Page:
• Sonya Terry

Farming with Beneficial Insects Workshop

ASWCD staff attended The Xerces Society's Farming with Beneficial for Pest Control Short Course this week in Greenwood, South Carolina. Below is an article Greenwood Natural Resources Conservation Service (NRCS) District Conservationist, Brian Stoddard wrote about his experience at the same workshop. Thanks Brian for submitting this wonderful article to the Index-Journal. Aiken Soil and Water Conservation District hopes to host a similar workshop in Aiken County in the near future. Would you be interested in attending? Let us know!


Getting up close and personal with some of the insects while outside scouting.

Greenwood residents had the opportunity in late June to engage in some hands-on learning at the SC Farming with Beneficial Insects short course. The course took place on Tuesday, June 26 at 9 a.m. in the Greenwood County Veterans Center and was sponsored by Southern SARE (Sustainable Agriculture Research & Education). The event served as an opportunity to inform farmers and horticulturalists around the state about the different benefits of pollinating species and organic methods of agriculture.


The course was led by City Horticulturalist Ann Barklow, State Biologist Sudie Thomas, Senior Pollinator Conservation Specialist Nancy Adamson, Clemson Extension Agent Rebecca Schmidt-Jeffris, and Forest Health Coordinator David Jenkins. Conservationists, horticulturalists, and master gardeners from all over the state gathered to learn more about pollinators. The group ranged from federal, state, and city employees to private landowners and gardeners.


Nancy Adamson spoke first on various types of invasive plants and their unique roles in horticulture. Due to their dominant nature, plants such as wisteria, periwinkle, and nandina can reduce biodiversity in the environment by taking over all other plant life in the area around it.


“It’s not that a lot of people don’t care about invasive species,” Adamson said of gardeners who grow invasive species for aesthetic purposes. “It’s more that they don’t know. So, you guys can play a big role in educating others.”


Adamson also informed the group about the different types of biological control—which is the act of releasing non-native species to control a nuisance species. She also stated that not all stinging insects are pests, and we should refrain from spraying pesticides on all wasp and bee colonies.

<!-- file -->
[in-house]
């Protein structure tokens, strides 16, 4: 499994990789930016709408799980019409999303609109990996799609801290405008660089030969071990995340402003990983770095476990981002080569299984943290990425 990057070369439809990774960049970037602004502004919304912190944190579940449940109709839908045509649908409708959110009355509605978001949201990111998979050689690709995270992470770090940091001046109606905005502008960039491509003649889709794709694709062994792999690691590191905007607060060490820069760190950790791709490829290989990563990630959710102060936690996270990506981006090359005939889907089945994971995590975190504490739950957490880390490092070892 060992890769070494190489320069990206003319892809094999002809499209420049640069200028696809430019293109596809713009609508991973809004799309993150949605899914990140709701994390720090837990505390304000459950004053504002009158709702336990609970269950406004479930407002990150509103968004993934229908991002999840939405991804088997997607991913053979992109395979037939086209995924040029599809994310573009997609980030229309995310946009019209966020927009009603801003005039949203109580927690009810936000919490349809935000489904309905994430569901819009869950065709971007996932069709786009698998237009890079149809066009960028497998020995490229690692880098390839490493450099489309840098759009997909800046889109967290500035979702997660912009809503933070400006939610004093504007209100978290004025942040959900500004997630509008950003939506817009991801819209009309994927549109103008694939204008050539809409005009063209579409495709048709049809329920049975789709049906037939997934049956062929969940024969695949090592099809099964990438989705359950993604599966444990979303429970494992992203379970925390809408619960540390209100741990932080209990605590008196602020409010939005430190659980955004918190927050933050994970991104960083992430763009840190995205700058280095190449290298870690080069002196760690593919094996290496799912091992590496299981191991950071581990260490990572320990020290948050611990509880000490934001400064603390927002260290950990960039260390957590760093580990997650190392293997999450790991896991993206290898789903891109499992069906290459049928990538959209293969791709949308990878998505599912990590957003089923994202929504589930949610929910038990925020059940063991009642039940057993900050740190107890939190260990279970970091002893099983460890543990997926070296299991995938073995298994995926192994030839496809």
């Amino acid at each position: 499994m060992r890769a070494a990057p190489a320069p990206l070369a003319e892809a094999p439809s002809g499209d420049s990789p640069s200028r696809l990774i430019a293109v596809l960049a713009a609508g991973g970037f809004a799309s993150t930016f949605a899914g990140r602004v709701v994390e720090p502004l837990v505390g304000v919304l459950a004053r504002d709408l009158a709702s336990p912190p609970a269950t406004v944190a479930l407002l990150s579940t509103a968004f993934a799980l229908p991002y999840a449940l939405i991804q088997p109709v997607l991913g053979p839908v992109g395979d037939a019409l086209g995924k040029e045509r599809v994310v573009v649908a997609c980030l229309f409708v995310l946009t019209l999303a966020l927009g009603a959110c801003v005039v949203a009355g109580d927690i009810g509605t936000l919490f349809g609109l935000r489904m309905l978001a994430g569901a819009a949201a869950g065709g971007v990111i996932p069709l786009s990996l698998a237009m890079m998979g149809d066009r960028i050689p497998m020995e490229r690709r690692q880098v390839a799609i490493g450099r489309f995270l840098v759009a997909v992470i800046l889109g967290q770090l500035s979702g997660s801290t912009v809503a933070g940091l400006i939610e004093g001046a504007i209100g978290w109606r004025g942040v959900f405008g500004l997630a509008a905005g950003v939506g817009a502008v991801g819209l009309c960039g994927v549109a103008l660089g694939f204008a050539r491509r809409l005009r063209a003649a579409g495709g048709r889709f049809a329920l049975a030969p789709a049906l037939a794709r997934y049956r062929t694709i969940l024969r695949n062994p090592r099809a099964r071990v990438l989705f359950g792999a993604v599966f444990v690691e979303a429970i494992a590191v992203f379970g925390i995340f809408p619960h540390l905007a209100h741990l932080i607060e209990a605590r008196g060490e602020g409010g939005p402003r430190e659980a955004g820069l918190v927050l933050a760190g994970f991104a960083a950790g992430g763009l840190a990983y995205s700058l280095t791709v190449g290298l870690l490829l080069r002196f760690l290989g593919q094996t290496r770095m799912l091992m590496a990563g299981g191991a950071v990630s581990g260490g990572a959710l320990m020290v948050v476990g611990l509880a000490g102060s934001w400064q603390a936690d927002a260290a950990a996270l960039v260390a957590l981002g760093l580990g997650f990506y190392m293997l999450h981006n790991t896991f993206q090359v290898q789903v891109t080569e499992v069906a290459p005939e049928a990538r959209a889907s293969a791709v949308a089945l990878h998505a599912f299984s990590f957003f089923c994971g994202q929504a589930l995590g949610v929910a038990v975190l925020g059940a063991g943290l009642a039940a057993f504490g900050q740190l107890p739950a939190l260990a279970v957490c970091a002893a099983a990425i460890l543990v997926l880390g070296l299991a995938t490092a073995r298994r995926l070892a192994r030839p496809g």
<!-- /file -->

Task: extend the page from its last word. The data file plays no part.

“There is a lot of fear these days around stinging insects,” Adamson said. “If wasps or bees are around flowers, they have nothing to protect. Solitary wasps or bees have nothing to defend, so they are significantly less likely to sting.

Clemson extension agent from Charleston Rebecca Schmidt-Jeffris discussed predator-prey relations and how to safely manage insects in order to efficiently utilize their pollinating qualities.


Numerous shadow boxes were passed around while Schmidt-Jeffris informed the group of the role of each insect—even the most frightening ones.

Schmidt-Jeffris said “If you’ve got a yellow jacket nest, unless it’s in a place with a lot of traffic, just leave it.”


As a field experiment, the group trekked outside to the surrounding gardens to capture and identify the insects being discussed in the seminar. The attendees were able to observe the pollinators at work in their natural habitat.


David Jenkins also spoke to the group about the role of pollinators in the forestry industry. He discussed practices that promote forest health and pests that are detrimental to a forest ecosystem. Sudie Thomas spoke about the many insects she works with and manages as a state biologist, stressing the importance of wildlife habitat management.


To conclude the seminar, the group travelled to Metts Organix Farms, owned by Will Metts, to observe sustainable methods of agriculture and pest control. Metts recounted his journey to becoming an organic farmer to the group. Years of trial and error enabled him to develop his craft into the full-functioning business it is today. To learn more about Metts Organix, please visit http://mettsorganix.farm/.


For more information on the SC Farming with Beneficial Insects Short Course, Nancy Adamson can be reached by email at nancy@xerces.org.



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